In America, public rights, as compared to private rights, belong to citizens but are vested in and vindicated by political entities. Public rights cannot be vindicated by private citizens. A right must normally be a private right to be vindicated in court.
An exception to this general proposition is found in Flast v. Cohen. 392 U.S. 83 (1968). In Flast the American Supreme Court held that a private citizen could challenge the constitutionality of a federal tax if the citizen established "a logical link between status and the type of legislative enactment attacked . . . a nexus between that status and the precise nature of the constitutional infringement alleged."
Other articles related to "public, public rights, rights":
... any monetary assistance from the State, restored the house and gardens and continued public access to the house, while limiting public rights of way ... Joe Leonard, in December 2008 Sligo County Council voted to preserve public rights of way that it contended existed on the estate ... against the Council to have it declared that there are no dedicated public rights of way over the estate ...
... The Open Spaces Society has criticised the removal of public rights of way in the development area and fears that universal access to Liverpool's central streets may be ... The streets that make up Liverpool ONE still exercise 'public rights of way', in agreement with the city council ... Liverpool ONE has not removed any 'public rights of way' ...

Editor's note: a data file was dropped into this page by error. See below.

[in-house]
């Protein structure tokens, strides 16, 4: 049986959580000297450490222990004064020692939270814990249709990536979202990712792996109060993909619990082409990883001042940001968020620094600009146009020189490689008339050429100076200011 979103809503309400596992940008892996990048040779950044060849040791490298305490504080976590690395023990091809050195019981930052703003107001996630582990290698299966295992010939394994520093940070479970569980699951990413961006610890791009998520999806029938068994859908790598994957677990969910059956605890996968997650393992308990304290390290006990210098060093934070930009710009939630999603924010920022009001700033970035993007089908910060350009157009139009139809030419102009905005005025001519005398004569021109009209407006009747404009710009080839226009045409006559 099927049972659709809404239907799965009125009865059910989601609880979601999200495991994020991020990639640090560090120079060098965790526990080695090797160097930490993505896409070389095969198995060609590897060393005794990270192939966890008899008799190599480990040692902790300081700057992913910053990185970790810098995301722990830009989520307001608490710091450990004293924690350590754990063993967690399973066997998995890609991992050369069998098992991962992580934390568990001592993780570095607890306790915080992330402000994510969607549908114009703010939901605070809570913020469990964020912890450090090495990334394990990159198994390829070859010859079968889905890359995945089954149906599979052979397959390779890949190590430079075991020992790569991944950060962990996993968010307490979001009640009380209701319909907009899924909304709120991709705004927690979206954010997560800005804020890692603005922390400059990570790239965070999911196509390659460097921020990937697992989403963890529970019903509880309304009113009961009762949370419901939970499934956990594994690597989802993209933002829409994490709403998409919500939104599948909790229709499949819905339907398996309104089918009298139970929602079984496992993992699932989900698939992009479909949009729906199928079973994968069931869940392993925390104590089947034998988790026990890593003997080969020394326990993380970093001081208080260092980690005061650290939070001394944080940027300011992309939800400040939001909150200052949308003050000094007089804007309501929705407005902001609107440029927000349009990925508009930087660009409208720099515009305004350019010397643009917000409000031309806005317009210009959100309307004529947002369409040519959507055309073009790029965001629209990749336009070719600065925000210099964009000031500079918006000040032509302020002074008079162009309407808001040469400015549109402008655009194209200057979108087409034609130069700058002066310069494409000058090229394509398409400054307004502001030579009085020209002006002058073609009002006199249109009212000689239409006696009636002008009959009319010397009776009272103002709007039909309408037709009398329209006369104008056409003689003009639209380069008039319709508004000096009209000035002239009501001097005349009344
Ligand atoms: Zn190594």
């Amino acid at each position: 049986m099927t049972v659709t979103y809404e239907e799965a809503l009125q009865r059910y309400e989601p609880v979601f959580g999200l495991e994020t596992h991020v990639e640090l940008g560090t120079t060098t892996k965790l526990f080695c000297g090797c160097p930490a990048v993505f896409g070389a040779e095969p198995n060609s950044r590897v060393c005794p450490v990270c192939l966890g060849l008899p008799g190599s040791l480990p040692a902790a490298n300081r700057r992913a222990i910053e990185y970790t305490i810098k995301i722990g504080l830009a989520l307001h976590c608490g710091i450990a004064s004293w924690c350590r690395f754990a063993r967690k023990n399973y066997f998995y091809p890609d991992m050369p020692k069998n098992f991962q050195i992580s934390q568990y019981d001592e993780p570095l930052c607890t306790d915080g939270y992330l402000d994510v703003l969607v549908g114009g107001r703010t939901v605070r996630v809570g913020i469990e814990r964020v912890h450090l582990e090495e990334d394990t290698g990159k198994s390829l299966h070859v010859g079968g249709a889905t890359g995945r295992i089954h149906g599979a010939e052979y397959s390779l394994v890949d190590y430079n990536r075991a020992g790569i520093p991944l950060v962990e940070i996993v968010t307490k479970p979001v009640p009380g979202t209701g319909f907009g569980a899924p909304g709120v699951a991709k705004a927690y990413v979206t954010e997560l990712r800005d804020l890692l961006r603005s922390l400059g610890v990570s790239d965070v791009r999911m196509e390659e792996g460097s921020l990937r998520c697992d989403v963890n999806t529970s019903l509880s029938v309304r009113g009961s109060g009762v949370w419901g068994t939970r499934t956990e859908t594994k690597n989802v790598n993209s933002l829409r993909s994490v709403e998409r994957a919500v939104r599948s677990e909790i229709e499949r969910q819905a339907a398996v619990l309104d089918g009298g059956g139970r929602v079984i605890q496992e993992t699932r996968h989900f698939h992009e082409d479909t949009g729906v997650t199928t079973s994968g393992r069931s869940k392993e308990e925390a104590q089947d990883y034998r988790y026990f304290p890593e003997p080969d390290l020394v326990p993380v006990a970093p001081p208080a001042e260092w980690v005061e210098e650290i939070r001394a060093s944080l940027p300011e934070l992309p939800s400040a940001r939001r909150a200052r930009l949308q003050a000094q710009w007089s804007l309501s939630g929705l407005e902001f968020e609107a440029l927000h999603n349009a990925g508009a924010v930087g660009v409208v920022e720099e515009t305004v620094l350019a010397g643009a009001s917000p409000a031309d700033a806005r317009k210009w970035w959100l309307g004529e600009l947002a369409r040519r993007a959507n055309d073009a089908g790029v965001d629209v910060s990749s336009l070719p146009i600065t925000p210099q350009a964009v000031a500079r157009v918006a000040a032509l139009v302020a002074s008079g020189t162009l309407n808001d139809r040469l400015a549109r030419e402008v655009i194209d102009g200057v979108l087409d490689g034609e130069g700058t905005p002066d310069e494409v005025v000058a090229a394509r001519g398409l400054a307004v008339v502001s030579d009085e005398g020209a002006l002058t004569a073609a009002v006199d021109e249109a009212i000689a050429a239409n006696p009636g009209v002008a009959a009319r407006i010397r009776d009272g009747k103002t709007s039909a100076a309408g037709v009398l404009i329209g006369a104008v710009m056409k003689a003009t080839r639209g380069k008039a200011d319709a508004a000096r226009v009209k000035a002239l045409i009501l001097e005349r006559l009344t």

... defend itself and demonstrate to enemies (as well as potential allies) that injury to property, rights, or the person will not go unpunished." However, in practice, it is ... such as shoplifting, petty theft, stealing cattle, or cutting down trees in public place ... Nearly all executions under the Tang took place in public as a warning to the population ...
Famous quotes containing the words rights and/or public:
“This is no war for domination or imperial aggrandisement or material gain.... It is a war ... to establish, on impregnable rocks, the rights of the individual and it is a war to establish and revive the stature of man.”
—Winston Churchill (18741965)
“Our government rests in public opinion. Whoever can change public opinion, can change the government, practically just so much.”
—Abraham Lincoln (18091865)